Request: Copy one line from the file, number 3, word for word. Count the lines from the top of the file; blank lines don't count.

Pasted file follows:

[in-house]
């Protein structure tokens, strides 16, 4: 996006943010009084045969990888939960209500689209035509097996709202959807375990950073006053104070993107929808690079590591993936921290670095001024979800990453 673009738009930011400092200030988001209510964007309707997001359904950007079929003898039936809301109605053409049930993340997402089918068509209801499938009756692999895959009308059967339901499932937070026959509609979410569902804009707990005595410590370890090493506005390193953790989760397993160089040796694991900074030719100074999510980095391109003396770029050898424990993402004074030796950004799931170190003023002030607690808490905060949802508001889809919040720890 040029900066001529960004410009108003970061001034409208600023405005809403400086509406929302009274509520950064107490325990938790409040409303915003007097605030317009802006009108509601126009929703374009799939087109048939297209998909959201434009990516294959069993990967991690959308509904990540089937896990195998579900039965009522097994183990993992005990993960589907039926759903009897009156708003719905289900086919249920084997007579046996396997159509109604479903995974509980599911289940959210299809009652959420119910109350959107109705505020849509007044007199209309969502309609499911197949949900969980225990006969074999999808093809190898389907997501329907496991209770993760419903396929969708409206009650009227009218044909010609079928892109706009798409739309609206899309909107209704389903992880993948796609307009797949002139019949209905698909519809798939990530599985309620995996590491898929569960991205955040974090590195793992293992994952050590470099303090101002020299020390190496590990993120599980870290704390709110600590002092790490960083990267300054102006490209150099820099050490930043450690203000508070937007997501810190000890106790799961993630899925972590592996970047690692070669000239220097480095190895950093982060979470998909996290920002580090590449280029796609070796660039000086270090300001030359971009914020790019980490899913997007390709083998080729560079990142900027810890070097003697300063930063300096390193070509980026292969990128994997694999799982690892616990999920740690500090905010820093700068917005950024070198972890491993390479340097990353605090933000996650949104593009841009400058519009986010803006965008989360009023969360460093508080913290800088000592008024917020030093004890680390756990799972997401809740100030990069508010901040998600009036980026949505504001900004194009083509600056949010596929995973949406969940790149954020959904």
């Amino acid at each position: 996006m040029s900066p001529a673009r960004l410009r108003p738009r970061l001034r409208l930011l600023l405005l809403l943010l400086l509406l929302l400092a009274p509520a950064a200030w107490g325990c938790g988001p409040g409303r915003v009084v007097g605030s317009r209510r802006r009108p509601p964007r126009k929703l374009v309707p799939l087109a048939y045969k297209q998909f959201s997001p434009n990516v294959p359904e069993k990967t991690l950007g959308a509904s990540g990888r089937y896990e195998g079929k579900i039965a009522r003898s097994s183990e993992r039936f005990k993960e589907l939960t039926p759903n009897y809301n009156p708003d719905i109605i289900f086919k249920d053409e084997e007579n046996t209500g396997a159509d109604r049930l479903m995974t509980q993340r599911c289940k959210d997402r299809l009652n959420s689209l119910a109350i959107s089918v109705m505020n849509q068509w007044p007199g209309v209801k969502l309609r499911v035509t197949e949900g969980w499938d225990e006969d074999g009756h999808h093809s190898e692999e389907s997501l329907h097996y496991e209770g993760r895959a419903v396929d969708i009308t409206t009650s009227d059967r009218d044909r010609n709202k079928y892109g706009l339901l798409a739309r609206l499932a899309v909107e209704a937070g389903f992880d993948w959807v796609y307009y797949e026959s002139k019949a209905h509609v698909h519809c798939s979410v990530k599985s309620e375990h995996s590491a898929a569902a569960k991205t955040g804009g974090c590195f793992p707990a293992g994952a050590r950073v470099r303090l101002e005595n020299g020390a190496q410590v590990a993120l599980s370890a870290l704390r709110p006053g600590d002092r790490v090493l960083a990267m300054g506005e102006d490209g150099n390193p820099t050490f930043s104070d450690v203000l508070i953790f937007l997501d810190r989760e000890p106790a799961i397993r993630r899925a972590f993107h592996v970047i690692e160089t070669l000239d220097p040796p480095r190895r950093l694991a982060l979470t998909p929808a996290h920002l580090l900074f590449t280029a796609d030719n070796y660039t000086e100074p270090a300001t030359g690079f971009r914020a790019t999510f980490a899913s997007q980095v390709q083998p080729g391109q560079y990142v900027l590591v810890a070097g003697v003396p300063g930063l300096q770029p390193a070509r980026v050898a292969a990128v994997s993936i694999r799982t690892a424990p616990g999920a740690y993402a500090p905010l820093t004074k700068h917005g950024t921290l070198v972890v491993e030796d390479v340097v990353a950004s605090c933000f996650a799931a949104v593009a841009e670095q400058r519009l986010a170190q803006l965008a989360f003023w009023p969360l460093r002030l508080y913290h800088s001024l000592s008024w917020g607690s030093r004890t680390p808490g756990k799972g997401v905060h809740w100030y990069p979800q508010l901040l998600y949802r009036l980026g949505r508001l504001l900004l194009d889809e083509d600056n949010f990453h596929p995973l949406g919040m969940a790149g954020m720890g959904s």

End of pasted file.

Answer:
């Amino acid at each position: 996006m040029s900066p001529a673009r960004l410009r108003p738009r970061l001034r409208l930011l600023l405005l809403l943010l400086l509406l929302l400092a009274p509520a950064a200030w107490g325990c938790g988001p409040g409303r915003v009084v007097g605030s317009r209510r802006r009108p509601p964007r126009k929703l374009v309707p799939l087109a048939y045969k297209q998909f959201s997001p434009n990516v294959p359904e069993k990967t991690l950007g959308a509904s990540g990888r089937y896990e195998g079929k579900i039965a009522r003898s097994s183990e993992r039936f005990k993960e589907l939960t039926p759903n009897y809301n009156p708003d719905i109605i289900f086919k249920d053409e084997e007579n046996t209500g396997a159509d109604r049930l479903m995974t509980q993340r599911c289940k959210d997402r299809l009652n959420s689209l119910a109350i959107s089918v109705m505020n849509q068509w007044p007199g209309v209801k969502l309609r499911v035509t197949e949900g969980w499938d225990e006969d074999g009756h999808h093809s190898e692999e389907s997501l329907h097996y496991e209770g993760r895959a419903v396929d969708i009308t409206t009650s009227d059967r009218d044909r010609n709202k079928y892109g706009l339901l798409a739309r609206l499932a899309v909107e209704a937070g389903f992880d993948w959807v796609y307009y797949e026959s002139k019949a209905h509609v698909h519809c798939s979410v990530k599985s309620e375990h995996s590491a898929a569902a569960k991205t955040g804009g974090c590195f793992p707990a293992g994952a050590r950073v470099r303090l101002e005595n020299g020390a190496q410590v590990a993120l599980s370890a870290l704390r709110p006053g600590d002092r790490v090493l960083a990267m300054g506005e102006d490209g150099n390193p820099t050490f930043s104070d450690v203000l508070i953790f937007l997501d810190r989760e000890p106790a799961i397993r993630r899925a972590f993107h592996v970047i690692e160089t070669l000239d220097p040796p480095r190895r950093l694991a982060l979470t998909p929808a996290h920002l580090l900074f590449t280029a796609d030719n070796y660039t000086e100074p270090a300001t030359g690079f971009r914020a790019t999510f980490a899913s997007q980095v390709q083998p080729g391109q560079y990142v900027l590591v810890a070097g003697v003396p300063g930063l300096q770029p390193a070509r980026v050898a292969a990128v994997s993936i694999r799982t690892a424990p616990g999920a740690y993402a500090p905010l820093t004074k700068h917005g950024t921290l070198v972890v491993e030796d390479v340097v990353a950004s605090c933000f996650a799931a949104v593009a841009e670095q400058r519009l986010a170190q803006l965008a989360f003023w009023p969360l460093r002030l508080y913290h800088s001024l000592s008024w917020g607690s030093r004890t680390p808490g756990k799972g997401v905060h809740w100030y990069p979800q508010l901040l998600y949802r009036l980026g949505r508001l504001l900004l194009d889809e083509d600056n949010f990453h596929p995973l949406g919040m969940a790149g954020m720890g959904s």